- MEASURE DETAIL
Children in Poverty measures the percentage of related persons under age 18 living in a household that is below the poverty threshold. The poverty threshold established by the U.S. Census Bureau for a household of four people which includes two children living in the lower 48 states is $22,811 in household income. The ranks are based on the preceding year’s data from the Annual Social and Economic Supplement to the U.S. Census Bureau’s Current Population Survey.
The effect of poverty on health has been clearly documented with higher rates of many chronic diseases and shorter life expectancy.- Poverty’s effect on more vulnerable populations such as children is even greater. Poverty directly influences a family’s ability to meet the basic needs of their children including lack of access to health care, limited availability of healthy foods, constrained choices for physical activity, and limited access to educational opportunities. Children in poverty are roughly three times more likely to have unmet health needs than other children. Growing up in poverty has many well documented negative health effects from birth to adulthood. Children born into poverty are more likely than other children to be low birthweight and die within the first month after birth. As these children grow up they are more likely to engage in risky or unhealthy behaviors and are at a greater lifetime risk of many different health problems.- Due to the increase in poor health found in children in poverty, the estimated direct medical cost of children in poverty is $22 billion. Existing government programs such as the Supplemental Nutrition Assistance Program (SNAP) and Women Infants and Children (WIC) are designed to help alleviate some of the ill effects of poverty. However, participation in these programs is less than 100 percent and other efforts are needed. There are many other government programs and community interventions that have helped to reduce the number of children in poverty as well as the burden of poverty on children, yet poverty and its negative effects on health persist today.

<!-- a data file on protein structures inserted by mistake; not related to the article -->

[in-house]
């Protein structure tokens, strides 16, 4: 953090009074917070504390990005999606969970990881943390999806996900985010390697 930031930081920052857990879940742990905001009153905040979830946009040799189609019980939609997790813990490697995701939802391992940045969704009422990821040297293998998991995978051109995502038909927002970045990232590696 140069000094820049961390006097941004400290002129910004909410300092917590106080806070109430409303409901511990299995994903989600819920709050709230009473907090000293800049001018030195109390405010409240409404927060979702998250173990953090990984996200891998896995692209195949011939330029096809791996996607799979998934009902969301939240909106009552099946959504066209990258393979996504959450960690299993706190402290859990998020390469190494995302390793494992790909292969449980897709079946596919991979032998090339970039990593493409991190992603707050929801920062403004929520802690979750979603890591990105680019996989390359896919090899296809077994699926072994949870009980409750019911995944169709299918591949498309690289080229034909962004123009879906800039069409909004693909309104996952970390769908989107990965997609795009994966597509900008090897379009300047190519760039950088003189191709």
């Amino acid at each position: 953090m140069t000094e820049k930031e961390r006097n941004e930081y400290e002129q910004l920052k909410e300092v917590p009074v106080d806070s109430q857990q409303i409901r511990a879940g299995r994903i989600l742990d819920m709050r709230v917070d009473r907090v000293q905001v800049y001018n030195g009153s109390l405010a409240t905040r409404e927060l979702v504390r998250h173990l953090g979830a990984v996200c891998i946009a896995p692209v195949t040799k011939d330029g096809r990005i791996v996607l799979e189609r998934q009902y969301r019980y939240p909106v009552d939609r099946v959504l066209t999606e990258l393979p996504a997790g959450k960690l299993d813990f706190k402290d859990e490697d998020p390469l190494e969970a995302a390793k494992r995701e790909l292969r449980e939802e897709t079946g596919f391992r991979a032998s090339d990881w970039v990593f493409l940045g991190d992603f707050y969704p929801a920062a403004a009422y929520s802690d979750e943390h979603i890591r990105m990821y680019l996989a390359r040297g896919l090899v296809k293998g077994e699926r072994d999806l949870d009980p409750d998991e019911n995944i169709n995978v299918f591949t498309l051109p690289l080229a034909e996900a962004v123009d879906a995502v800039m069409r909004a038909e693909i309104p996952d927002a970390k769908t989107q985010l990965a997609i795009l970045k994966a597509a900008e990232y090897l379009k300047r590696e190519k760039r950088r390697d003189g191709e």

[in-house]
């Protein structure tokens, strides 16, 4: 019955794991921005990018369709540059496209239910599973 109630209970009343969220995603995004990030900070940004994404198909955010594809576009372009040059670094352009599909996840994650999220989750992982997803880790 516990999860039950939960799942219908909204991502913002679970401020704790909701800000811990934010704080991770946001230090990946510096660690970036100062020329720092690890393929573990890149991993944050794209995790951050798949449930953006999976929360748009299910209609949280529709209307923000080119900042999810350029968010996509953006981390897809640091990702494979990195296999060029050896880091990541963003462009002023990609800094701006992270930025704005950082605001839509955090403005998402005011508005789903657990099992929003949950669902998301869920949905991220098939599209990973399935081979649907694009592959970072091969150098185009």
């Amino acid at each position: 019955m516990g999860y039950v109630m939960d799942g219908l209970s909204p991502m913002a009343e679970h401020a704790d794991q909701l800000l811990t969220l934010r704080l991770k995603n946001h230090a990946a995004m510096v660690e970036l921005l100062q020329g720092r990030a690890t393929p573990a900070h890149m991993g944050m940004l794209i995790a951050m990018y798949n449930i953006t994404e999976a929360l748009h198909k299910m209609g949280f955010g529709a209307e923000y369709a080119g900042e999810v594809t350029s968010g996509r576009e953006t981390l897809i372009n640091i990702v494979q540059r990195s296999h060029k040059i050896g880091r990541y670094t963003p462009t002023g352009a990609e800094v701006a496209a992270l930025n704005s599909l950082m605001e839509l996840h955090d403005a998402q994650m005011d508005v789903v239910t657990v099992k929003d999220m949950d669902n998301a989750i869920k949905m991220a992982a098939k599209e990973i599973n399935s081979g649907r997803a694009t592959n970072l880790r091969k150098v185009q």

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 Adler NE, Ostrove JM. Socioeconomic status and health: What we know and what we don't. Ann N Y Acad Sci. 1999;896(1):3-15.
 Newacheck PW, Hughes DC, Hung YY, Wong S, Stoddard JJ. The unmet health needs of America’s children. Pediatrics. 2000;105(4):989-97.
 Moore KA. Children in poverty: Trends, consequences and policy options. Child Trends. 2002.Bottom of Form
 Lowry R. The effect of socioeconomic status on chronic disease risk behaviors among US adolescents. JAMA. 1996;276(10):792.
 Wood D. Effect of child and family poverty on child health in the United States. Pediatrics. 2003;112(suppl 3):707.
 Holzer HJ, University of Wisconsin-Madison, Institute for Research on Poverty. The Economic Costs of Poverty in the United States Subsequent Effects of Children Growing Up Poor. Madison, WI: Institute for Research on Poverty; 2007.Bottom of Form
- The percentage of persons under age 18 who live in households at or below the poverty threshold.
The measures tracked by America's Health Rankings are those actions that can affect the future health of the population. For a state to improve the health of its population, efforts must focus on these measures, these determinants of health.
|2012 - South Carolina||48||26.3||VIEW ACTIONS|
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